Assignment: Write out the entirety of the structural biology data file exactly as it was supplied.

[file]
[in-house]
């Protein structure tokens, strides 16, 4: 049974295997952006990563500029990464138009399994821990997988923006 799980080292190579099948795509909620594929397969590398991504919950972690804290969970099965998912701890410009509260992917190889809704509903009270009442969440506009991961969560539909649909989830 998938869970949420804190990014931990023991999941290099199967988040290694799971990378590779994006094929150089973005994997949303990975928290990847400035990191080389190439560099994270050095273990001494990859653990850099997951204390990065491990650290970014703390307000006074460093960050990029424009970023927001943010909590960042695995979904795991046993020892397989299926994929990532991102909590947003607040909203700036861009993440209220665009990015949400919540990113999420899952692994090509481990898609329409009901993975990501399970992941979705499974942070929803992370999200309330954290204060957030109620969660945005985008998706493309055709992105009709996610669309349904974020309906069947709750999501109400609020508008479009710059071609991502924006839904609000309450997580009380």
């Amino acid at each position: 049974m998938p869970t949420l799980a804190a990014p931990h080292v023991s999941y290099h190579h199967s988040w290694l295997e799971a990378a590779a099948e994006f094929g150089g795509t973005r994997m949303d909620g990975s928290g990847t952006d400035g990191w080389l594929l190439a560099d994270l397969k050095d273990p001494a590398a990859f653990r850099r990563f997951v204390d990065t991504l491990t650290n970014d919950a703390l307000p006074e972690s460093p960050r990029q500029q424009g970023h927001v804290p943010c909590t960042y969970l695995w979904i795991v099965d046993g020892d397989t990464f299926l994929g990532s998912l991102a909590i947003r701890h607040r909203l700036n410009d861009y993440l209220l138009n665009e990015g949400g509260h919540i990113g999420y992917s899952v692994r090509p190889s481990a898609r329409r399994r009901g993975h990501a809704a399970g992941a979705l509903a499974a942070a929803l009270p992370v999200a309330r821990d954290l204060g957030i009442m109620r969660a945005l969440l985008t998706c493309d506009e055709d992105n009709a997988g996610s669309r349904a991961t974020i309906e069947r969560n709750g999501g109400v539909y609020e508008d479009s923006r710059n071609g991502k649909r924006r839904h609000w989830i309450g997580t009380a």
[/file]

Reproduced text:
[in-house]
């Protein structure tokens, strides 16, 4: 049974295997952006990563500029990464138009399994821990997988923006 799980080292190579099948795509909620594929397969590398991504919950972690804290969970099965998912701890410009509260992917190889809704509903009270009442969440506009991961969560539909649909989830 998938869970949420804190990014931990023991999941290099199967988040290694799971990378590779994006094929150089973005994997949303990975928290990847400035990191080389190439560099994270050095273990001494990859653990850099997951204390990065491990650290970014703390307000006074460093960050990029424009970023927001943010909590960042695995979904795991046993020892397989299926994929990532991102909590947003607040909203700036861009993440209220665009990015949400919540990113999420899952692994090509481990898609329409009901993975990501399970992941979705499974942070929803992370999200309330954290204060957030109620969660945005985008998706493309055709992105009709996610669309349904974020309906069947709750999501109400609020508008479009710059071609991502924006839904609000309450997580009380």
């Amino acid at each position: 049974m998938p869970t949420l799980a804190a990014p931990h080292v023991s999941y290099h190579h199967s988040w290694l295997e799971a990378a590779a099948e994006f094929g150089g795509t973005r994997m949303d909620g990975s928290g990847t952006d400035g990191w080389l594929l190439a560099d994270l397969k050095d273990p001494a590398a990859f653990r850099r990563f997951v204390d990065t991504l491990t650290n970014d919950a703390l307000p006074e972690s460093p960050r990029q500029q424009g970023h927001v804290p943010c909590t960042y969970l695995w979904i795991v099965d046993g020892d397989t990464f299926l994929g990532s998912l991102a909590i947003r701890h607040r909203l700036n410009d861009y993440l209220l138009n665009e990015g949400g509260h919540i990113g999420y992917s899952v692994r090509p190889s481990a898609r329409r399994r009901g993975h990501a809704a399970g992941a979705l509903a499974a942070a929803l009270p992370v999200a309330r821990d954290l204060g957030i009442m109620r969660a945005l969440l985008t998706c493309d506009e055709d992105n009709a997988g996610s669309r349904a991961t974020i309906e069947r969560n709750g999501g109400v539909y609020e508008d479009s923006r710059n071609g991502k649909r924006r839904h609000w989830i309450g997580t009380a």